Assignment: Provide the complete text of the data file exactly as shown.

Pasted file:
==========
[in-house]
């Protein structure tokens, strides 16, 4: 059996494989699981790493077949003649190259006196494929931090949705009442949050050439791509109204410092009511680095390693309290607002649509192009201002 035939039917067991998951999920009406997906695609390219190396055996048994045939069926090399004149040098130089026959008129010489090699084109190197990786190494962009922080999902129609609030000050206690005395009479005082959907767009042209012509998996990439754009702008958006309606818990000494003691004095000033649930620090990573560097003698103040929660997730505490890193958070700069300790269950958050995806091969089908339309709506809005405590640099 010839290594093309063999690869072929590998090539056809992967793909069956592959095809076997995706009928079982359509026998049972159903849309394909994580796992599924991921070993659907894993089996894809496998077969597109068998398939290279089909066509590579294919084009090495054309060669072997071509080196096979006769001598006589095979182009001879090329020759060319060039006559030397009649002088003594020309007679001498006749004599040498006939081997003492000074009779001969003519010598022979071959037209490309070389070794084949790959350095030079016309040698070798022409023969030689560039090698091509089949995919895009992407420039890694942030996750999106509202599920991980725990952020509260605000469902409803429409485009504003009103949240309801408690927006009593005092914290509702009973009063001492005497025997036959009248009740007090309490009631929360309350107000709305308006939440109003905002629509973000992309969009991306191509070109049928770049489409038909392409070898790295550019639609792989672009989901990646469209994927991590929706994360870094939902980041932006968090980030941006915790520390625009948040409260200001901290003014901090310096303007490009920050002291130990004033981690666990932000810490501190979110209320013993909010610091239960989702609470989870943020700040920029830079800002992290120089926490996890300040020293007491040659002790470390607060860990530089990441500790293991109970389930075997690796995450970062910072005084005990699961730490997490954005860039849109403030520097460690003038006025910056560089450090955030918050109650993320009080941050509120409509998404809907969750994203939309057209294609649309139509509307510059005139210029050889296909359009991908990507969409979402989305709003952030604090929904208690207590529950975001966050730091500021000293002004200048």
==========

[in-house]
């Protein structure tokens, strides 16, 4: 059996494989699981790493077949003649190259006196494929931090949705009442949050050439791509109204410092009511680095390693309290607002649509192009201002 035939039917067991998951999920009406997906695609390219190396055996048994045939069926090399004149040098130089026959008129010489090699084109190197990786190494962009922080999902129609609030000050206690005395009479005082959907767009042209012509998996990439754009702008958006309606818990000494003691004095000033649930620090990573560097003698103040929660997730505490890193958070700069300790269950958050995806091969089908339309709506809005405590640099 010839290594093309063999690869072929590998090539056809992967793909069956592959095809076997995706009928079982359509026998049972159903849309394909994580796992599924991921070993659907894993089996894809496998077969597109068998398939290279089909066509590579294919084009090495054309060669072997071509080196096979006769001598006589095979182009001879090329020759060319060039006559030397009649002088003594020309007679001498006749004599040498006939081997003492000074009779001969003519010598022979071959037209490309070389070794084949790959350095030079016309040698070798022409023969030689560039090698091509089949995919895009992407420039890694942030996750999106509202599920991980725990952020509260605000469902409803429409485009504003009103949240309801408690927006009593005092914290509702009973009063001492005497025997036959009248009740007090309490009631929360309350107000709305308006939440109003905002629509973000992309969009991306191509070109049928770049489409038909392409070898790295550019639609792989672009989901990646469209994927991590929706994360870094939902980041932006968090980030941006915790520390625009948040409260200001901290003014901090310096303007490009920050002291130990004033981690666990932000810490501190979110209320013993909010610091239960989702609470989870943020700040920029830079800002992290120089926490996890300040020293007491040659002790470390607060860990530089990441500790293991109970389930075997690796995450970062910072005084005990699961730490997490954005860039849109403030520097460690003038006025910056560089450090955030918050109650993320009080941050509120409509998404809907969750994203939309057209294609649309139509509307510059005139210029050889296909359009991908990507969409979402989305709003952030604090929904208690207590529950975001966050730091500021000293002004200048």